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The First World War (TV series)

The First World War (2003) is a ten-part Channel 4 documentary television series surveying the history of World War I (1914-1918). It is based on the book of the same name by Oxford history professor Hew Strachan.[1] The series was narrated and produced by Jonathan Lewis and was directed by Corina Sturmer, Marcus Kiggell, and Simon Rockell.

The First World War
Created byJonathan Lewis
Directed byVarious
Narrated byJonathan Lewis
Country of originUnited Kingdom
Original language(s)English
No. of series1
No. of episodes10
Producer(s)Wark Clements &
Hamilton Films
Running time8 hrs 23 min
(Ten 50 min episodes)
Original networkChannel 4


  • To Arms 1914 The complex origins of the Great War, and how seemingly insignificant local tensions in the Balkans exploded into World War
  • Under the Eagle 1914 – 1915 The German invasion of Belgium and France was brutal and fanned the flames of war
  • Global War 1914 – 1916 The European Empires clashed all across the world, from the South Atlantic Seas to the plains of Africa
  • Jihad 1914 – 1916 The Turkish Ottoman Empire proved a formidable foe, as Allies found to their cost at Gallipoli and in the Middle East
  • Shackled to a Corpse 1914 – 1916 As the Germans and Austrians clashed with the Russians on the bitter Eastern Front, Italy became embroiled in a terrible slaughter, where people fought in the worst of terrains under harsh conditions
  • Breaking the Deadlock 1915 – 1917 The Somme and Verdun saw carnage on an unprecedented scale, as armies fought to break the stalemate on the Western Front
  • Blockade 1916 – 1917 The war at sea was every bit as bitter as the war on land. The battle at Jutland proved inconclusive, but the U-Boat menace threatened Britain as never before. Meanwhile, America entered the war.
  • Revolution 1917 The effects of The Great War shattered nations, inspired mass mutinies by desperate troops, caused great upheaval on the home front and changed the world forever.
  • Germany’s Last Gamble 1918 Over 1 million German troops were committed to Kaiserschlacht – the last great offensive of the war, while conflict still raged on many other fronts
  • War Without End The dramatic Allied victory at Amiens led to victory in just 100 days and the signing of a bitterly resented peace, while other nations stumbled towards their own ceasefire agreements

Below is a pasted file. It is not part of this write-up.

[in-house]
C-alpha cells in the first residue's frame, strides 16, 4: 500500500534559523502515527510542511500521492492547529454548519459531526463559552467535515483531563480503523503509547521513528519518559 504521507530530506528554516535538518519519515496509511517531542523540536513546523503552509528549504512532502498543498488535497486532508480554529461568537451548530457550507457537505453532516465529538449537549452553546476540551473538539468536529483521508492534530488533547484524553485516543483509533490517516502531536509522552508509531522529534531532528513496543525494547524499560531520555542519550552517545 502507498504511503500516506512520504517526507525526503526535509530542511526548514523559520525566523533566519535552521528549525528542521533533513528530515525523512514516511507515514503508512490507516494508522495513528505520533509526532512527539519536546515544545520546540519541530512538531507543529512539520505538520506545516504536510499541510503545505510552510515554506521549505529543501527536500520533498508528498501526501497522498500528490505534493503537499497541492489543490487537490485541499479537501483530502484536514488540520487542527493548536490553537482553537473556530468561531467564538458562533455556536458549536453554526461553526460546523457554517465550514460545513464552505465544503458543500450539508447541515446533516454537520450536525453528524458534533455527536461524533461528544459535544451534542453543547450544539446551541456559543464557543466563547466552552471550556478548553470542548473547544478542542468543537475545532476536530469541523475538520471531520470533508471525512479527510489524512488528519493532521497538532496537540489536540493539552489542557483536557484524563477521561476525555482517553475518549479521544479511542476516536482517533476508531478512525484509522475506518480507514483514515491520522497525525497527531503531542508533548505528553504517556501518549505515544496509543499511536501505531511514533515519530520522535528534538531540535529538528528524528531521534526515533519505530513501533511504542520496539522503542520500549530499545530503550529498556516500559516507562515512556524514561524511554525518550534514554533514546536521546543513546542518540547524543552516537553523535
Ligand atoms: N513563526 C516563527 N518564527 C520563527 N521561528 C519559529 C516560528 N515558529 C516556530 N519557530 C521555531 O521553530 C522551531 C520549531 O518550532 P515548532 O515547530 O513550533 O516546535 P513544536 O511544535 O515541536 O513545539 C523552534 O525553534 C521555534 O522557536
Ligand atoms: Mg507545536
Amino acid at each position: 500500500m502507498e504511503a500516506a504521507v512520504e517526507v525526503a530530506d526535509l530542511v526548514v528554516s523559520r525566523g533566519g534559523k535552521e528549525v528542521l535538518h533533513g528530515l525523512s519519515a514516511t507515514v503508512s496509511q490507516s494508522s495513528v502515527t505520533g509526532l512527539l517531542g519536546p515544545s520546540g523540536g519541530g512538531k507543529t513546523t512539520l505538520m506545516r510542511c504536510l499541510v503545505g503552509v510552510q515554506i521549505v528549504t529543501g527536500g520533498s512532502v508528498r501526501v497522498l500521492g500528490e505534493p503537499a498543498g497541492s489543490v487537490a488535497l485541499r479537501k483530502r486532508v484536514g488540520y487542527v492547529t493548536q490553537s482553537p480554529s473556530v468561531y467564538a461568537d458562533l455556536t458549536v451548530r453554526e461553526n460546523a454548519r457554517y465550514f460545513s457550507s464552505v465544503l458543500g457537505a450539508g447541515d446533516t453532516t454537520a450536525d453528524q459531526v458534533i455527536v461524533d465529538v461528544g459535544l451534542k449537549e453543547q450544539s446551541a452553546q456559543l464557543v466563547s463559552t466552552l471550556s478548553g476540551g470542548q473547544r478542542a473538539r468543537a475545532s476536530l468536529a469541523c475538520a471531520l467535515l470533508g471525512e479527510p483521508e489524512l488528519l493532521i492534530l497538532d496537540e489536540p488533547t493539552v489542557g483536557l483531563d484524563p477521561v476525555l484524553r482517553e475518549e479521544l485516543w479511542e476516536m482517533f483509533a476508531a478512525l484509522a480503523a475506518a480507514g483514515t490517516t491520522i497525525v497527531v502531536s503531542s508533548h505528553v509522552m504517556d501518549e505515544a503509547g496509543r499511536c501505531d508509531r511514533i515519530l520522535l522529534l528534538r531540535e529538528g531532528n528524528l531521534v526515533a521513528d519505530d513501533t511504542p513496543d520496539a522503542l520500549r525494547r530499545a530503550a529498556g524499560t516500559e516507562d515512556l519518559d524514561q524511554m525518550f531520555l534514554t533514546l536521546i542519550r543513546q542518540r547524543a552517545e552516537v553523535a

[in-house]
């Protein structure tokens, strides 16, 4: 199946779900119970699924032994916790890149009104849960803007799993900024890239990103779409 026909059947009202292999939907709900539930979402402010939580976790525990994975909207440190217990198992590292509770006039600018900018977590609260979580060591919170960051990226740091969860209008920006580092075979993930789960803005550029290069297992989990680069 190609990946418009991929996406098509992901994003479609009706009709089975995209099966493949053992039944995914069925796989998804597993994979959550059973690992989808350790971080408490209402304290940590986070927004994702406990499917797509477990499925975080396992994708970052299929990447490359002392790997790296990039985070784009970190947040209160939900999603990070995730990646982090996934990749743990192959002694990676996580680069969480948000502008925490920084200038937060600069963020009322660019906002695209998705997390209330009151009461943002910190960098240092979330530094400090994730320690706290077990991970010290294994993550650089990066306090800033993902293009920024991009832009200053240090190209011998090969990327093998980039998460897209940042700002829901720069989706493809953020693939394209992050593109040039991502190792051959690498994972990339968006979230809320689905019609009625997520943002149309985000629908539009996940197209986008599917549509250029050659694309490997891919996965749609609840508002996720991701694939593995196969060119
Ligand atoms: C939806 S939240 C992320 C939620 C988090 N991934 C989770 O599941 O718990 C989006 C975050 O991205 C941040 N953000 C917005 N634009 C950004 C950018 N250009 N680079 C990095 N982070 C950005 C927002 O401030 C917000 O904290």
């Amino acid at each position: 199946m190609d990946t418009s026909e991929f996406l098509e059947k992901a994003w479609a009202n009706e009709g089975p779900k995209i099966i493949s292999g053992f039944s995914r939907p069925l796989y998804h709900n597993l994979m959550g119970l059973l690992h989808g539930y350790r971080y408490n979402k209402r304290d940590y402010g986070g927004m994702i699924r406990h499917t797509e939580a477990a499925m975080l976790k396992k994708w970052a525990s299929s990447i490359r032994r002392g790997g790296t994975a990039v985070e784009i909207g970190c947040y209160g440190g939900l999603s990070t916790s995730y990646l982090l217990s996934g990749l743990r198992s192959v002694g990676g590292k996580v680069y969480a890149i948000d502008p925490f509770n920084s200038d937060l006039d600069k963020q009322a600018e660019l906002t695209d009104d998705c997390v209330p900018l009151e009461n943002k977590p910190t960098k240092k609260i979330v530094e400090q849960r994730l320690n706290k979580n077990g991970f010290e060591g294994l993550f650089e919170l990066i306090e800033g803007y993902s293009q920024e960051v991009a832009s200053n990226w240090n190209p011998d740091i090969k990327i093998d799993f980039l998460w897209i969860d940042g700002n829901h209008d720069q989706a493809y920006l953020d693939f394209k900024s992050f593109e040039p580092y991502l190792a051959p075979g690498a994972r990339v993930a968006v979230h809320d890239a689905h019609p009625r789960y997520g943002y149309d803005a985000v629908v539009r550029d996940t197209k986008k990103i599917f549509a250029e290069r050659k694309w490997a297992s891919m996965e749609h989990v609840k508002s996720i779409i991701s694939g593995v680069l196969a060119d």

According to International Historic Films:[2]

Universally acclaimed as one of the finest documentary series ever made about the Great War, Channel 4's The First World War is a powerful, original and truly comprehensive account of the conflict. It places the war in a truly global military context as never before, exploring many of the little-known campaigns, battles, and actions as well as the better-known conflict on the Western Front. The series combines previously unseen footage from newly accessible archives in Central and Eastern Europe with the exclusive film of many of the battlefields as they are today, studies of key participants and weaponry, and diary entries and letters home from soldiers, officers, and commanders.

ABC Australia comments that:[3]

Television has tended to look at the First World War through a veil of tears, seeing only a tragic waste of life in the mud of Flanders. This definitive series strips away ninety years of myopia to get back to the reality of the war... This was a global conflict from the start, involving nations in every continent and people of all classes and races. Using fresh archive footage and specially shot material from authentic locations in 22 countries, the multi-layered series demolishes myths and answers key questions from the origins of the war to its bitter end.

A review by dOc DVD Review states:[4]

This is a beautiful, comprehensive look at World War I. The events and people are relayed in great detail, though it isn't until the final ten minutes that the documentary takes on a life of its own. As the effects of the war are discussed, from the Treaty of Versailles to the death toll, the most disturbing thing is to see how much good came from this conflict. Democracy began to spread, militarism lessened, the League of Nations was created, oppressed people formed national identities, and foreign aggression was defeated. Yet this war could not resolve the violent underpinnings of human nature. Instead, it gave them new hope, for, as the narration points out, "Its terrible message was that war can effect change. That war can fulfill ambitions. That war can work."



  • Release date: April 26, 2005
  • ISBN 978-0143035183


  • DVD Release Date: August 30, 2005
  • Studio: Image Entertainment
  • Run Time: 523 minutes
  • Number of discs: 4
  • Aspect Ratio: 1.33:1
  • Rated: NR (Not Rated)
  • Extras: a 31-page guide to the documentary, containing an episode directory.


  1. ^ Strachan, Hew (2003), The First World War: A New Illustrated History; Simon & Schuster.
  2. ^ "The First World War: The Complete Series DVD Boxed Set". Retrieved 2018-02-14.
  3. ^ "WWI : the first modern war. - Version details". Trove. Retrieved 2018-02-14.
  4. ^ "dOc DVD Review: The First World War: The Complete Series (2004)". Retrieved 2010-08-16.

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